As causes of seborrhea are very diverse, your veterinarian may employ a few different techniques to reach a diagnosis of seborrhoea. This includes notably:  

  • Skin cytology, skin scrapes and hair plucks to rule out parasitic disease, and bacterial/ yeast dermatitis 
  • Blood tests to rule out underlying conditions such as thyroid disease, Cushing’s and diabetes and possibly explore allergies 
  • Skin test to explore allergies 
  • Skin biopsy to confirm diagnosis of primary seborrhoea 


How can you help your seborrhoeic dog?

Apart from finding the cause and instaure an appropriate treatment with your vet, you can improve your dog skin condition with a general regimen of measures. In several situations (for example, endocrine disorders), the seborrhoea can be resolved by controlling the underlying disease, but this usually takes weeks to months. Other than treating the primary cause, it is important to rapidly improve skin appearance and bring comfort to your dog.

Apply topical products to regulate sebum and flakes production 

Anti-seborrhoeic topicals are intended to regulate sebum production or flakes formation.  

Dogs with greasy seborrhoea need their skin to be degreased while keeping a proper skin hydration. Sometimes excessive removal of grease can damage the epidermis and alter epidermal hydration, that is why the choice of the product used is crucial. Dogs with dry scaling need normalisation of their skin cell turnover, elimination of scales and hydration of the skin. 

 Seboliance, contained in DOUXO® S3 SEB line has seboregulating properties, restore normal cell turnover preventing the formation of flakes and helps prevent yeast overgrowth that is favored in seborrhoeic conditions. Ophytrium, in addition to other complementary ingredients in the formula allows for the maintenance of proper skin hydration, soothe itch if present and prevent adhesion of potentially pathogenic bacteria.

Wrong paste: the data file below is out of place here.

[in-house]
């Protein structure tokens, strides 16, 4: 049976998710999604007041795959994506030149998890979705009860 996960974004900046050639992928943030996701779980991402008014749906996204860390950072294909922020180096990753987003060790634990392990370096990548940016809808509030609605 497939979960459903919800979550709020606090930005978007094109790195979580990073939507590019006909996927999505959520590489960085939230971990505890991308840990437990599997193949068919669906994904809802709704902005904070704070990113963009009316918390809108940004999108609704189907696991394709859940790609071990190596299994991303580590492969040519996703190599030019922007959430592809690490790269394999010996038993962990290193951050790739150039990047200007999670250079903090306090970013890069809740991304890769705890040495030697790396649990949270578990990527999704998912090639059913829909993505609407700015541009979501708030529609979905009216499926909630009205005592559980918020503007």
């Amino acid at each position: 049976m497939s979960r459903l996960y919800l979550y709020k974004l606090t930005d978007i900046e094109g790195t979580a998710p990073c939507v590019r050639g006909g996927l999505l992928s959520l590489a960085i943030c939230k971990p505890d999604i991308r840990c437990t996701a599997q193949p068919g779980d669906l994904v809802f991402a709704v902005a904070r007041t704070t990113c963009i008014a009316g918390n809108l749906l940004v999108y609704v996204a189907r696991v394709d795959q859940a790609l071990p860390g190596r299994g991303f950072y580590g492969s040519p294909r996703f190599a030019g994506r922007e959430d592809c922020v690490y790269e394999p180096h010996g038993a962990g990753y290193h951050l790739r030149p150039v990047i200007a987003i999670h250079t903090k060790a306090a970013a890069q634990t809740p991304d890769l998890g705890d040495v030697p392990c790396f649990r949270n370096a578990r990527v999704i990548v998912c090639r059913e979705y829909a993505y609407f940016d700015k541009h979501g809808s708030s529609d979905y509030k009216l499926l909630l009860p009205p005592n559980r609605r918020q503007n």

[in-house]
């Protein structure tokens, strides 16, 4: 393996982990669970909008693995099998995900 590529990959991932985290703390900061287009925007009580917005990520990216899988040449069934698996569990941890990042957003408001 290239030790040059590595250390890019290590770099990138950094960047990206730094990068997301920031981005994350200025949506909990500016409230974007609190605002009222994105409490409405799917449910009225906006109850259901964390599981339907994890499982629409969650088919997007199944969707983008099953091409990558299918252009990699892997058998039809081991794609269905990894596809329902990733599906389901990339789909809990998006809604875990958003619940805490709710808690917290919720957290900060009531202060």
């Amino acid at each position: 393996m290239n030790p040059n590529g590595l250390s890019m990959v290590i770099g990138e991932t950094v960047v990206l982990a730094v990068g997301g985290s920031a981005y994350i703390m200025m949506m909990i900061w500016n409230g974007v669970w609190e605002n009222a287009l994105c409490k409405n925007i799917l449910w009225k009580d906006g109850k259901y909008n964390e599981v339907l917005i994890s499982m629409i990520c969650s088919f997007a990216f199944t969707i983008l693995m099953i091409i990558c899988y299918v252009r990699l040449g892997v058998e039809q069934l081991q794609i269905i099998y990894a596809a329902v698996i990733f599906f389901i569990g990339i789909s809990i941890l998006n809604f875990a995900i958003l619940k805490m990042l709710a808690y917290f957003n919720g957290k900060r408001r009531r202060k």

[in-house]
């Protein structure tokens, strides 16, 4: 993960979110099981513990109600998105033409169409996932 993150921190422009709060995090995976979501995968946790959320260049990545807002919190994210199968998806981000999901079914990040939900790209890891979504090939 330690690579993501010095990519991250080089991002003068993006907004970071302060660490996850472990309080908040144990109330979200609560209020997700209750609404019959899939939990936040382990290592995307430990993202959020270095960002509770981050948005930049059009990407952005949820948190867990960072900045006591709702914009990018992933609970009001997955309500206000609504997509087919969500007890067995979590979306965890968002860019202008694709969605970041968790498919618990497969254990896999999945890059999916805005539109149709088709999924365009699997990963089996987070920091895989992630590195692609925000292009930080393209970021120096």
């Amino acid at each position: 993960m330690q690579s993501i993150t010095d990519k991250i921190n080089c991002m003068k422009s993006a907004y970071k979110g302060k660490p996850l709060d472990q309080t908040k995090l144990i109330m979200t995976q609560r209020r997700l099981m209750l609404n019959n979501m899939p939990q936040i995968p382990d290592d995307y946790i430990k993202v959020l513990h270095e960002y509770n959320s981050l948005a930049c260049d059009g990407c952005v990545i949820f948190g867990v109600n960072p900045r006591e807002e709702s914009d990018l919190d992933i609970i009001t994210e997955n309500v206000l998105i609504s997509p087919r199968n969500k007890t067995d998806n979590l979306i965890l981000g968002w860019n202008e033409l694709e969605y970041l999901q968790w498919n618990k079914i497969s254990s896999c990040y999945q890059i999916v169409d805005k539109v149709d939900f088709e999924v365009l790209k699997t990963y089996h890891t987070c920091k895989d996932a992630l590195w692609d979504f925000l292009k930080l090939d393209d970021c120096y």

The line is available in shampoo and mousse for perfect complementarity: the shampoo is used for initial bathing, removing grease, dandruff and then the mousse applied every 2 to 3 days or as directed by your veterinarian enables the ingredients long-lasting skin contact. 

Ensure a good grooming regime is in place 

Regular brushing of your dog’s coat helps to remove dead skin cells, allows air to get to the skin, and distributes natural oils evenly across the skin.  

Feed a good quality diet

Ensuring good nutrition and a healthy diet is vital in the health of the skin. You can start by talking to your vet about a well-balanced commercially available dog food. Also, supplementation of certain factors may help the clinical outcome. Fatty acid supplementation (omega-3) is essential for normal skin cell function and can aid in correcting seborrhoeic dermatitis. Fatty acids provide nourishment, allowing for a healthy production of sebum, thereby improving the coat quality and protecting the skin. Feeding a diet rich in omega-3 may help reduce inflammation and improve coat quality.  


Treat the underlying cause under the direction of your vet 

Treatment includes of course correction of the underlying cause, such as controlling food allergies by avoiding the ingredients your dog is allergic to, treating for fleas and maintaining preventative flea control moving forwards, or gaining a diagnosis and then medicating, as directed by your vet, to treat metabolic diseases such as hypothyroidism. Without correcting the underlying cause, any further treatment for the skin will likely fail.  

For dogs with idiopathic, or primary seborrhoea, then the objective is to control the skin problem, as there is no definitive cure for the condition. 

If there are signs of antibiotic or fungal infection, then a course of antimicrobials will be initiated.  


What is the prognosis?

Dogs with the primary form of disease will often need management for life, however, through perhaps a bit of trial and error and communication with your veterinarian, many cases can be treated very effectively. It is important to keep up with topical products and ensure your dog is on the most appropriate parasite treatment. Early treatment and intervention will also make a difference if you notice any abnormalities with your dog’s skin.  

For those with secondary forms of the disease, as long as the underlying condition is being treated and managed, then the prognosis for seborrhoea is improved. Use of topical products can help to improve quicker the skin appearance and bring comfort to your dog as management of the underlying cause can take weeks to months.